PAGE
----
Shakeman Mugari/Godfrey Marawanyika
CENTURY Holdings’ purported sale of Century Discount House to ENG Capital Investments last year has been declared null and void after revelations this week that all three
companies breached the Reserve Bank Act in the transaction.
Stock exchange-listed Century Holdings, which also owns Century Bank, breached five regulatory requirements of the central bank when it disposed of its discount house to the troubled ENG, it has been established.
During the handover period Century Holdings also breached provisions of the Companies Act.
A confidential liquidator’s report compiled by Cecil Madondo of Tudor House Consultancy, reveals that Century Holdings was party to the process that led to the collapse of Century Discount House (CDH).
CDH was placed under a curator by the Reserve Bank in January.
The report said since Century and ENG infringed banking regulations this nullified the supposed sale of CDH to ENG Capital Investments.
“It is however astonishing that neither CDH nor ENG Capital Investments had complied with the provisions of Section 26 of the Banking Act (Chapter 24:20) in that they failed to seek authority from the Registrar of Banks for the approval of the Agreement of Sale and this rendered the sale null and void,” the report said.
It said every banking institution was under an obligation to ensure that any person who wishes to acquire a stake in it should first get approval from the central bank in terms of the Banking Act.
The report was compiled on April 6 and should be presented to the High Court on April 28.
Madondo said every banking institution has an obligation to notify the Registrar of Banks and the central bank in writing as soon somebody acquires a significant stake and should obtain written approval from the registrar.
“In this case both Century Discount House Ltd and ENG Capital Investments did not follow the provisions of the Act in this acquisition deal,” Madondo said. “They proceeded to conclude the deal without notifying the registrar, and both parties sought authority after they had already finalised the deal.”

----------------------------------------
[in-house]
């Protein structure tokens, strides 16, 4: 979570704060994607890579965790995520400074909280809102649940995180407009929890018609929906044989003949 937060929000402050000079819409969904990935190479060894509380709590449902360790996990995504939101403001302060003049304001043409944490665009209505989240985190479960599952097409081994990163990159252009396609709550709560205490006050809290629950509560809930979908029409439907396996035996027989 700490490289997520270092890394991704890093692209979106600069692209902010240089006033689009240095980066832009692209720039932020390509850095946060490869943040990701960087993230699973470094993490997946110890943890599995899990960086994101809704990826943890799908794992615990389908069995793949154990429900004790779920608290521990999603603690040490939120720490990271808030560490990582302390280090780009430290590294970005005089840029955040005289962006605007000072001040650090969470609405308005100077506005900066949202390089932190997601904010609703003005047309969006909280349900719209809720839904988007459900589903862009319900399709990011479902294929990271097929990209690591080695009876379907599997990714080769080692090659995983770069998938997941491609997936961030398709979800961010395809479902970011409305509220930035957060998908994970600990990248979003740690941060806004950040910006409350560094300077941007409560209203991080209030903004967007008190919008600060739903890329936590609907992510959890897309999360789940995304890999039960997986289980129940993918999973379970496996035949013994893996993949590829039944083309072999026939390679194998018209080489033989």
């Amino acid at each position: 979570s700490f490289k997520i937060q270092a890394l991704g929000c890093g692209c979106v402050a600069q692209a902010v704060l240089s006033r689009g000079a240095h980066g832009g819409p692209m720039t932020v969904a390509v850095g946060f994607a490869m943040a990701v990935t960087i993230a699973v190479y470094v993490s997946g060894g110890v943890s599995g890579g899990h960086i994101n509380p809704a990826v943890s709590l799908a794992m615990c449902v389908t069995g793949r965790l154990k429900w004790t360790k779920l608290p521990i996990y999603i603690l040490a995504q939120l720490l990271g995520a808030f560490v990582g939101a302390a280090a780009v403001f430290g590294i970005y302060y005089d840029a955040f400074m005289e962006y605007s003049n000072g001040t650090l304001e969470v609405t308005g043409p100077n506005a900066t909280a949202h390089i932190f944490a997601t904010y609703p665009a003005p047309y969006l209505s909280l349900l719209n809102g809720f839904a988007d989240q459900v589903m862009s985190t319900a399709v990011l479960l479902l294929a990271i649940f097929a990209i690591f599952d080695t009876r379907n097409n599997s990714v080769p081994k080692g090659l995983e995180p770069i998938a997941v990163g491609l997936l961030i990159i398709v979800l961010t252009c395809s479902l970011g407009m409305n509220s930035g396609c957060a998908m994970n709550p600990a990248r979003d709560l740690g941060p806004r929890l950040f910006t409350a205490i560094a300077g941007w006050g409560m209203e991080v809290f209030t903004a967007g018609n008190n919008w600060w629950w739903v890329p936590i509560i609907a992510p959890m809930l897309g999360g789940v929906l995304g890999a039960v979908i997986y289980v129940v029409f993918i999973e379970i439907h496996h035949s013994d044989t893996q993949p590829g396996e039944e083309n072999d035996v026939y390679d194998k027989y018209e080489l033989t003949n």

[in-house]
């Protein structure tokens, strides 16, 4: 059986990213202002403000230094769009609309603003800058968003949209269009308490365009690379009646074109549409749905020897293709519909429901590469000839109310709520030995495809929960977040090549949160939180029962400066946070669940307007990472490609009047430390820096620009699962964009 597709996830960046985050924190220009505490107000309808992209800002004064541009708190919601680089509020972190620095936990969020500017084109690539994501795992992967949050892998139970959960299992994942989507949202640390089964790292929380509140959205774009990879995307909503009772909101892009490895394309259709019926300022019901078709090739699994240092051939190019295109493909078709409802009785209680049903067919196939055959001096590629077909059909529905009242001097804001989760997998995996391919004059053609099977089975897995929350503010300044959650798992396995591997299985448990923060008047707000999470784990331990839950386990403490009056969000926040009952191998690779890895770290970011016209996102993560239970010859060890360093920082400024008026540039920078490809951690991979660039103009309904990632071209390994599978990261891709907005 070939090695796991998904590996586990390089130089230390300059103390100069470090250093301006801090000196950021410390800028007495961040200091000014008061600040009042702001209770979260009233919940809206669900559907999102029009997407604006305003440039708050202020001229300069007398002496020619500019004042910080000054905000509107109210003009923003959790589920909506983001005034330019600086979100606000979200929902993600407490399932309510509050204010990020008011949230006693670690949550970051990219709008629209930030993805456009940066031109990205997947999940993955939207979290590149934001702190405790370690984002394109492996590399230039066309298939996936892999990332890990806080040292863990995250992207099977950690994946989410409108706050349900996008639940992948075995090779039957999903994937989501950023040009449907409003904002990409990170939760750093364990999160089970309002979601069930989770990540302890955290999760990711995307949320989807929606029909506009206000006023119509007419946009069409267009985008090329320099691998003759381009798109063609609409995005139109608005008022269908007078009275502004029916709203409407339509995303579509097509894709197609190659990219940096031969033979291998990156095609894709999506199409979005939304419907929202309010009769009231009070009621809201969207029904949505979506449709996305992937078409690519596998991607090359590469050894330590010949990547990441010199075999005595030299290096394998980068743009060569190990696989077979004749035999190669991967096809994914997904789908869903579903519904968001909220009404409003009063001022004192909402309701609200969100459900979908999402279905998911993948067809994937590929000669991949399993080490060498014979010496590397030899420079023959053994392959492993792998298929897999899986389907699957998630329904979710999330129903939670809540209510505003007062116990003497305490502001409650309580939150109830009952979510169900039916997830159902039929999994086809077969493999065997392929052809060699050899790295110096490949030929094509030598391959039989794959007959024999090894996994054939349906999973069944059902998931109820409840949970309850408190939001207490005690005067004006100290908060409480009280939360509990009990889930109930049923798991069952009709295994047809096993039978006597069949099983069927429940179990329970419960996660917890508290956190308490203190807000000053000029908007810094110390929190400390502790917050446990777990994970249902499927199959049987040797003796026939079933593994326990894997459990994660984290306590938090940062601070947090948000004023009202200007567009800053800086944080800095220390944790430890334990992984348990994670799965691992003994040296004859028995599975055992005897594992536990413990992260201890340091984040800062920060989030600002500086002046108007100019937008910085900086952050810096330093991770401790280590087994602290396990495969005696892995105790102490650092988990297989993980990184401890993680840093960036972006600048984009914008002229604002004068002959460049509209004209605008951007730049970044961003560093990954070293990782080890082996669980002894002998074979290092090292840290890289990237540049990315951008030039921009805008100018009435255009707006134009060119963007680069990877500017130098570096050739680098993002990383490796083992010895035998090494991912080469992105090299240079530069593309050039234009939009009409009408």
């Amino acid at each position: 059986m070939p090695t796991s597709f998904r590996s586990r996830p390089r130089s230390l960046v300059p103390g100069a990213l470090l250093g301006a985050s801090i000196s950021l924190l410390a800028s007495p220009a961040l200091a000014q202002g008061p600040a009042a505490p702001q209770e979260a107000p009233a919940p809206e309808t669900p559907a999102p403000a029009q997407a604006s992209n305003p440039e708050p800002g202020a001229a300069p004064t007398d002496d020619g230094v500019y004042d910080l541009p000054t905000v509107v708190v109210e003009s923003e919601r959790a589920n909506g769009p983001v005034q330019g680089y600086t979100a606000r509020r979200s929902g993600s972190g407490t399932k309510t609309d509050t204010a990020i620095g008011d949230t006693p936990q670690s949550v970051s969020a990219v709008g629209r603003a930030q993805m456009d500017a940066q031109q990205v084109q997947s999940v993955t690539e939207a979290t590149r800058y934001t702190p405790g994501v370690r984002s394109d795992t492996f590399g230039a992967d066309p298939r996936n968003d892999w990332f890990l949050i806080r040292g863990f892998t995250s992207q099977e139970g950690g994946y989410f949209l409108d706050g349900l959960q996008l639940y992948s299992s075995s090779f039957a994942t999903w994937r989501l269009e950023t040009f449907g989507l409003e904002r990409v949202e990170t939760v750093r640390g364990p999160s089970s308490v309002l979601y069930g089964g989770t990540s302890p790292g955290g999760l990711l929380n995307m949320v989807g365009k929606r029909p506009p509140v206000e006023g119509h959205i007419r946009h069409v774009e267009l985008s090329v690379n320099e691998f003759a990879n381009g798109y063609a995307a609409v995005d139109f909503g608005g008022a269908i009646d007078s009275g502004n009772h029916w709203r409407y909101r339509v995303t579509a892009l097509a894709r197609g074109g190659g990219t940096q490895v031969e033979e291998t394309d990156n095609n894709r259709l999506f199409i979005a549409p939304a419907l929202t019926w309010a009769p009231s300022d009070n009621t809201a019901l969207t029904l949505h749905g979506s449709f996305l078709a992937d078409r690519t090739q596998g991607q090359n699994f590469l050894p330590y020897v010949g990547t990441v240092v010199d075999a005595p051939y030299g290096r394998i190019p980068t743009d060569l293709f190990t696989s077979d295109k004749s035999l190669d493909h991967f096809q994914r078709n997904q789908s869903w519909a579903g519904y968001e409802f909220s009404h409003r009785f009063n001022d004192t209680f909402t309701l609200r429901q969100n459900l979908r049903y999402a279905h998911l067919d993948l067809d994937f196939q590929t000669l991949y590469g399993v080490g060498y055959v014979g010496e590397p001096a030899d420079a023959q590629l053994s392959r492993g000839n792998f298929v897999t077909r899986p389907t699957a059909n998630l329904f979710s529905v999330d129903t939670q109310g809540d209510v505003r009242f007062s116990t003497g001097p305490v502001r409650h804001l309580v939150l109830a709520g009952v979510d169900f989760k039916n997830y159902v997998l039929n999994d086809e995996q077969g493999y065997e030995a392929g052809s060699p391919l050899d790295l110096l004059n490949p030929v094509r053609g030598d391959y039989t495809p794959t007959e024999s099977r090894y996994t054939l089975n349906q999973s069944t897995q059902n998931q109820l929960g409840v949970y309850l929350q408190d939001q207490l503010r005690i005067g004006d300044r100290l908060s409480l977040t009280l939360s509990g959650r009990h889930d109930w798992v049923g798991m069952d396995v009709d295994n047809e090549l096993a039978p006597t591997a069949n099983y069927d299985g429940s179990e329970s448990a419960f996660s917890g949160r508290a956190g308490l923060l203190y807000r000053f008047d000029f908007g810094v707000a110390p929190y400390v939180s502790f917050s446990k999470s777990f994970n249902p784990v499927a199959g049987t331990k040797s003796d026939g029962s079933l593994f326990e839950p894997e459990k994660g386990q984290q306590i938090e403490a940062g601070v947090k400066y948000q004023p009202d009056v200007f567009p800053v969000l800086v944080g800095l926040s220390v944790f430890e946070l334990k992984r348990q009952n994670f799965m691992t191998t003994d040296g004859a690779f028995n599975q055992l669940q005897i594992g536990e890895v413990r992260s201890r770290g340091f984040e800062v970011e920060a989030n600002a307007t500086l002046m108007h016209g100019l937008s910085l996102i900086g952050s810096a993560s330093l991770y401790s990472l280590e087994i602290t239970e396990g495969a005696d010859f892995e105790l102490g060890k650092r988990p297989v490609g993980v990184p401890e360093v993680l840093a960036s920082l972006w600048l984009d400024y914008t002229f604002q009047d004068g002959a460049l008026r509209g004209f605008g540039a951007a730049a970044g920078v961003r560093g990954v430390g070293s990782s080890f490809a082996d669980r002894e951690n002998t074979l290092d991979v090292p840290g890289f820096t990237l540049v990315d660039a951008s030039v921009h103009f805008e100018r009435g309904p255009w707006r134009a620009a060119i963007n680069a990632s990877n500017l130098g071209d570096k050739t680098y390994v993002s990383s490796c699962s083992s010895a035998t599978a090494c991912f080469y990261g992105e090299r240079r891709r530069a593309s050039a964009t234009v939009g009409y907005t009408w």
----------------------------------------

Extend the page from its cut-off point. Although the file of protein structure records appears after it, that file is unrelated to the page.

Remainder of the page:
The findings mean that Century Holdings is liable for a whopping $44 billion which creditors are demanding from the Gary Shoko-led firm. If successful the claims could leave Century on its knees and scuttle its proposed merger with CFX.
The report said because of the $44 billion liability, there was a strong likelihood and linkage to buy back loan transactions between CDH and ENG to purchase shares by ENG in Century Holdings.
“Forensic auditors have matched the movement of funds from CDH to ENG to the purchase by ENG in Century Holdings Ltd of 18,59% shares and this was in contravention of Section 73 paragraph 1 of the Companies Act,” the report said.
Madondo’s confidential report on the other hand said that the central bank could have minimised losses to the depositors through implementation of efficient, effective and watertight supervisory principles and policies.
Century Holdings had not responded to this paper’s enquires by yesterday.
Officials at Century Holdings say they did in fact write to the registrar announcing that they had disposed of their stake in CDH but it was not clear if they were given the green light to go ahead.
During the same period Century management also wrote a letter to the directors of ENG reminding them that they should seek regulatory approval.